Have you ever been escorted out of a hospital and told, “If you ever need medical care in the future, please do not return here.”
As I made clear last week, I think nurses fell from heaven to take care of people like me as a gift of God’s grace.
Sometimes, though, they seem to not share my fun-loving, twisted sense of humor (particularly when they are working).
But it was such a little thing – just a harmless prank.
I was in my mid-20s and hospitalized for a minor abdominal hernia. My roommate was having trouble breathing.
They came in every so often and thumped him on the back so he would cough up phlegm.
I have a high threshold for pain so, even after my operation, neither of us were in too bad of shape.
We were also on the pediatric orthopedic floor due to overcrowding.
Lots of teenagers with broken bones milling about.
Concerned parents coming and going.
No one who was too sick or hurt to enjoy a good prank, though.
Picture this, only with the hallway pretty much filled with people:
Peaceful and serene, isn’t it? A place of healing and calm.
But in one of the rooms, a plot had been hatched and trouble was brewing.
Ed and his roomie were bored and in need of a prank fix.
They never should have left the gurney outside our room.
Plus, it was fully outfitted.
When I was done getting dressed, I looked exactly like an orderly.
My roomie, on the other hand, looked just like a dead guy when he was on the gurney with the sheet up over his head.
We discussed timing and strategy a little, as our adrenaline began to surge.
A code word was decide upon that would trigger the prank.
With my “dead” roomie on the gurney, covered completely with a sheet, I (dressed as the orderly) opened the door to our room and wheeled him out.
Some heads turned as I whisked him down the hallway, but I maintained a brisk pace, kept my eyes down, and was all business.
Arriving at the nurse’s station, I abruptly stopped.
With my booming voice, I then shouted, “Excuse me, nurse, but would you tell me where the morgue is?”
Time instantly froze and the hallway grew completely silent.
No one moved as they tried to process what they had just heard.
The code word “morgue” had been uttered, though. The game was afoot.
Hearing it, my “dead” roommate sat straight up on the gurney, sheet still covering his head, and began shouting loudly, “But I’m not dead. I’m not dead!”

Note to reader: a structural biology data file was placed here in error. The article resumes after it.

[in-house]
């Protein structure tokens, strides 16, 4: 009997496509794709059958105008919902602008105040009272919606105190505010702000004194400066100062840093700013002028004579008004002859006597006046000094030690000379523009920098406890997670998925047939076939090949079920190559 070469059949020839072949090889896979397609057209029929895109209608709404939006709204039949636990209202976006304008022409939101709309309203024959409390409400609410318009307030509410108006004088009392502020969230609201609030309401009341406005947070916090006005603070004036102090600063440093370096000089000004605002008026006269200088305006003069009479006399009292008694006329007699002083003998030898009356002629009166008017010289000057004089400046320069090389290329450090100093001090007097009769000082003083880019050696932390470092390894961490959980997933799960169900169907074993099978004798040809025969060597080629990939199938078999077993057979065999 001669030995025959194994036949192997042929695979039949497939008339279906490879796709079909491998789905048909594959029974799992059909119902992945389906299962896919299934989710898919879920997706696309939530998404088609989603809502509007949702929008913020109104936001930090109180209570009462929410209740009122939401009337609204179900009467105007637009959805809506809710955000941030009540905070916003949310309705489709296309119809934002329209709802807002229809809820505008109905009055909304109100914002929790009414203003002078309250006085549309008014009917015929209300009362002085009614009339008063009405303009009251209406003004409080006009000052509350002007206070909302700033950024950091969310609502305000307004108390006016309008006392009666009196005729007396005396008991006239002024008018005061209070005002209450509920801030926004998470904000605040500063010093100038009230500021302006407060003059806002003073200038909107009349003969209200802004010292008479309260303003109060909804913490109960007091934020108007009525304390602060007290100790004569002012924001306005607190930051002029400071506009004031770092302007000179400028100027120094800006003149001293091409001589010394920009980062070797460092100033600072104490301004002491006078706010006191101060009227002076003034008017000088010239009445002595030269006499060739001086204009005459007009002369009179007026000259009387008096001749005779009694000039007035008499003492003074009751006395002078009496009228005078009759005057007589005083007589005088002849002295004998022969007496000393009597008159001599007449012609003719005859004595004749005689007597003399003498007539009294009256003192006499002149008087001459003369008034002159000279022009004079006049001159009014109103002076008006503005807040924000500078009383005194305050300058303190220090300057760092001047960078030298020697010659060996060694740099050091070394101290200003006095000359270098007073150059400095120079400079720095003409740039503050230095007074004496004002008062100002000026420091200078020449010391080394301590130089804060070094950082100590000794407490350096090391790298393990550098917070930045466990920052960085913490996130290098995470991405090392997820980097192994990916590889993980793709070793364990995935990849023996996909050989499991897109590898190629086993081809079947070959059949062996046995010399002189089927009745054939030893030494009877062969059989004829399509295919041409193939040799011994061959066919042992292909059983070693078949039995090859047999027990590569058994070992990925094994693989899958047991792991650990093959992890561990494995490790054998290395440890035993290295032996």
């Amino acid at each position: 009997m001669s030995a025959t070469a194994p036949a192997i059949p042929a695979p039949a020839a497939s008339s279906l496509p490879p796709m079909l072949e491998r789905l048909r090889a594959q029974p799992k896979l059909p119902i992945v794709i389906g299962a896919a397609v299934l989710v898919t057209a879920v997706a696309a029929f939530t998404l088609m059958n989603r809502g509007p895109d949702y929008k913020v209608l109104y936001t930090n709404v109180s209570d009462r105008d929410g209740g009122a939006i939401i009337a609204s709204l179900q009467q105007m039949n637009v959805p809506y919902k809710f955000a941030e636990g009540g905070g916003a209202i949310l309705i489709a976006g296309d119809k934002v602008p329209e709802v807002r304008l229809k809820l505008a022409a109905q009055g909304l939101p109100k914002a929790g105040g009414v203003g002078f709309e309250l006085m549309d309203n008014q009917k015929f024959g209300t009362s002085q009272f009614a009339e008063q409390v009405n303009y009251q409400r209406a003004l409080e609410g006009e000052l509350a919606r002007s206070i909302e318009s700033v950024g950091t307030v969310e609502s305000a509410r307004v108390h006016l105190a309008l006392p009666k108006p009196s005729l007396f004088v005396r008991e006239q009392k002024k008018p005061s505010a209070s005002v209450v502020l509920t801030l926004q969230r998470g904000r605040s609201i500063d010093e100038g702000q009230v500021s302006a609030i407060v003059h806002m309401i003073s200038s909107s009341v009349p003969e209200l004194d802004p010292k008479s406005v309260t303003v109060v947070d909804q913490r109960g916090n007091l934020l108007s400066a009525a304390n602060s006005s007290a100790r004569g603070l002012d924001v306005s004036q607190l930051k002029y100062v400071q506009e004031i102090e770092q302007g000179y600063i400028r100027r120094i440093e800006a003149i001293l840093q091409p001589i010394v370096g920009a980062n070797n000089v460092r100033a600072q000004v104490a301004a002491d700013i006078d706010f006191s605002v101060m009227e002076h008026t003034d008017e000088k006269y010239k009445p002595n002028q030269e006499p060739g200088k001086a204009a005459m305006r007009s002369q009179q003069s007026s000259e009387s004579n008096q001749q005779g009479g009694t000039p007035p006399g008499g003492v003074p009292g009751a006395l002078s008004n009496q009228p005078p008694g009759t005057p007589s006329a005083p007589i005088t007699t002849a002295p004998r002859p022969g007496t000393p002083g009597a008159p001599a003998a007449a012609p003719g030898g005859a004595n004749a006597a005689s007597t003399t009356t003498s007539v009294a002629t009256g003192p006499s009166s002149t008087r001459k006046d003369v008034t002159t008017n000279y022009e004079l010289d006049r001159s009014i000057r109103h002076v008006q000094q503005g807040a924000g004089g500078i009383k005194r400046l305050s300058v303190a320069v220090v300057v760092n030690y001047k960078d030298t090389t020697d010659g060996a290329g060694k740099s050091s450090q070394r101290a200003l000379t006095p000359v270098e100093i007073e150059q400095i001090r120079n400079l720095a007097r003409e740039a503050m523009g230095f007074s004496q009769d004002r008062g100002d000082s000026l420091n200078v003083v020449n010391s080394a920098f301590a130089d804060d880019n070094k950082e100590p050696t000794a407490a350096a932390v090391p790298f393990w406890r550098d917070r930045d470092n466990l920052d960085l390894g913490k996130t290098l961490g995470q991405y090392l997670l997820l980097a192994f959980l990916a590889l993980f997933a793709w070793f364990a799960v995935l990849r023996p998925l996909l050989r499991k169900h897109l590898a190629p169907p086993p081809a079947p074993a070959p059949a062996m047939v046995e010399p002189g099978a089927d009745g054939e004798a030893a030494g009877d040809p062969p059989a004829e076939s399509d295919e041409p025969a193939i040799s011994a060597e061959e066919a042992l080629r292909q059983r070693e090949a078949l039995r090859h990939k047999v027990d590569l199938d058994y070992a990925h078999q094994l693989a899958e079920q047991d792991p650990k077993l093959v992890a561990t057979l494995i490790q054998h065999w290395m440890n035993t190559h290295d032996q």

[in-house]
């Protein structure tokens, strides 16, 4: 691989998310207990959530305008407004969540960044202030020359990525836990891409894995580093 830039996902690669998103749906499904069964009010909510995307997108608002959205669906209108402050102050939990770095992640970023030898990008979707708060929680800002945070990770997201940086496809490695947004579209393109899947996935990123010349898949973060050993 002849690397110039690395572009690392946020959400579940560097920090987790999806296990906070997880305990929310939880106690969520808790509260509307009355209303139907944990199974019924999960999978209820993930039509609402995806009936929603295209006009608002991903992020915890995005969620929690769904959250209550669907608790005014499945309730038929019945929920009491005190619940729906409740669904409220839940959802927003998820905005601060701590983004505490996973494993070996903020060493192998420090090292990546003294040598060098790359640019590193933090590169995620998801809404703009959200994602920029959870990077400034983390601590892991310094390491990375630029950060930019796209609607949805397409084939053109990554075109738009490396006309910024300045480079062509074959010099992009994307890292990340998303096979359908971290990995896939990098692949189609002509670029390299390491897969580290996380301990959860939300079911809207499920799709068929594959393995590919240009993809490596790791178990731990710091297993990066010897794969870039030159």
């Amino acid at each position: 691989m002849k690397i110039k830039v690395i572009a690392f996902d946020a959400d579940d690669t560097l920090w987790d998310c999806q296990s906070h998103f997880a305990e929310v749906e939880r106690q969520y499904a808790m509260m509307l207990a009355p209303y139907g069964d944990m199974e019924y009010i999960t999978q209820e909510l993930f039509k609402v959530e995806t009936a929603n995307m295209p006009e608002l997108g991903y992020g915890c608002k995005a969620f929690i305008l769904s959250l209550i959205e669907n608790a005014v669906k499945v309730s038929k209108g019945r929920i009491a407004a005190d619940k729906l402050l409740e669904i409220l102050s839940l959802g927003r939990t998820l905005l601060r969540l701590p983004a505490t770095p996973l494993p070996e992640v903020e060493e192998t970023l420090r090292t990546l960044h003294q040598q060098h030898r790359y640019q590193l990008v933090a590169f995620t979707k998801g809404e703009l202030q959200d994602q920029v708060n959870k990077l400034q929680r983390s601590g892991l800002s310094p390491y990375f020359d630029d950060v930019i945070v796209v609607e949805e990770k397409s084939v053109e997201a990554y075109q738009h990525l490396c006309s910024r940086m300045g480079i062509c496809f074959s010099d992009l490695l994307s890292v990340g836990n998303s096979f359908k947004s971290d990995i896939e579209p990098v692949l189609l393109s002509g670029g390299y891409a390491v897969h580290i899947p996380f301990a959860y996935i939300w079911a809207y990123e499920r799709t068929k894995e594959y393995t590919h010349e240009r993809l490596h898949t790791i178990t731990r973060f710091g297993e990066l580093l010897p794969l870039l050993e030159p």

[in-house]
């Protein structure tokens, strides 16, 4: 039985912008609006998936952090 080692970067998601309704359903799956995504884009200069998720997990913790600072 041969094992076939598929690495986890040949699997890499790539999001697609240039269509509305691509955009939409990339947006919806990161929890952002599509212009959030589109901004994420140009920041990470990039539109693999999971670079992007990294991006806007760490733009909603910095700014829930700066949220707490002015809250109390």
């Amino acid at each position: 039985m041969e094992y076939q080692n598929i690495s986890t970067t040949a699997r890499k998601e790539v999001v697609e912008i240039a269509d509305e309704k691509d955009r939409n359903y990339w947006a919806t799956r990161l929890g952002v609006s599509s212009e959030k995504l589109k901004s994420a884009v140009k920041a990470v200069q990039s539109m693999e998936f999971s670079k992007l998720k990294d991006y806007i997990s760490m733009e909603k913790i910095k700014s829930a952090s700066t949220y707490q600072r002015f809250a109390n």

Flailing his arms about with increasing agitation, he then jumped to the floor, sheet still wrapped around him, and ran back down the hallway to our room, continuing to shout over and over again in a panicked voice, “But I’m not dead!”
Looking at the nurses, I simply said, “My apologies. I must have picked up the wrong patient,” and also returned (rapidly) to our room.
When the nurses arrived seconds later (picture a SWAT team in white at our door), both of us were back in our beds, dressed in our hospital gowns, looking innocent as angels, denying any knowledge of any alleged incident in the hall.
We laughed for the rest of the afternoon.
During the same hospital stay, there may also have been an incident involving me impersonating a doctor and conducting rounds.
I won’t say any more about this due to a lack of clarity regarding the statute of limitations.
To you nurses reading in horror, I offer you this quote to apologize and to acknowledge how difficult your callings can be (without crazy people like me being under your care):
“The problem with having a sense of humor is
often that people you use it on aren’t in a very good mood.”
– Lou Holtz
The night shift nurses loved us, though, inviting us to a party they were throwing that weekend.
I’ll let you figure that out.
First, my teeth (I know you’ve been wondering):
My movie star sister was in town last weekend and we were filmed eating lunch out (I kid you not).
Okay, she was filmed eating lunch.
My back may have also been filmed.
It made we wonder what could possibly keep me from being filmed eating lunch for Live in Tallahassee (video link coming soon).
A photo afterwards gave me the answer:
Do you see it? My teeth look like they belong to a dog who smoked and never brushed or flossed.
Plus, my hair is turning gray.
Why haven’t any of you told me about these disturbing side effects of cancer?
No matter, I must be feeling better because my vanity has returned.
Yes, you guessed it. I have purchased a box of teeth whitening goo.
After 10 days of treatment, I will return to the restaurant to see who the cameras are pointed at then (or if they even follow me there again).
No. I will not bring my movie star sister with me.
Too much competition.
“Ma’am, would you stir your shrimp and grits for a moment? Yes, perfect. Now counter-clockwise? Thank you. Finally, please look at the camera and smile.”
Sheesh. All they asked me to do was slide my chair back out of the range of the camera.
“Okay, along with yellow teeth, do you still have cancer, Ed?”
Apparently so. We continue to arm wrestle with vigor (when I’m not exhausted from arm wrestling with vigor).
My pain is manageable as long as I stay on vodka tonics during the day and oxycodone at night.
It actually is not a bad way to live.
“What about the testosterone therapy you were on?”
It failed, but right after I stopped it my rock star oncologist put me on a drug that had also failed a year ago when I was on it.
He’s crazy like that.
It did nothing for a month.
I began to judge him in my heart.
Suddenly – the heavens opened up.
This time, combined with the testosterone therapy, it kicked in and started working!
Look at the decline in my PSA of late:
Upon reviewing my labs, he said, “This has been quite interesting and a learning experience for me . . . . I think we can abolish splice variants by testosterone supplements.”
You know, I was thinking the exact same thing.
Excuse me now, if you will. I have to go do my rounds.
Great love (and whiter teeth) to you all,
© Ed Hague. All rights reserved.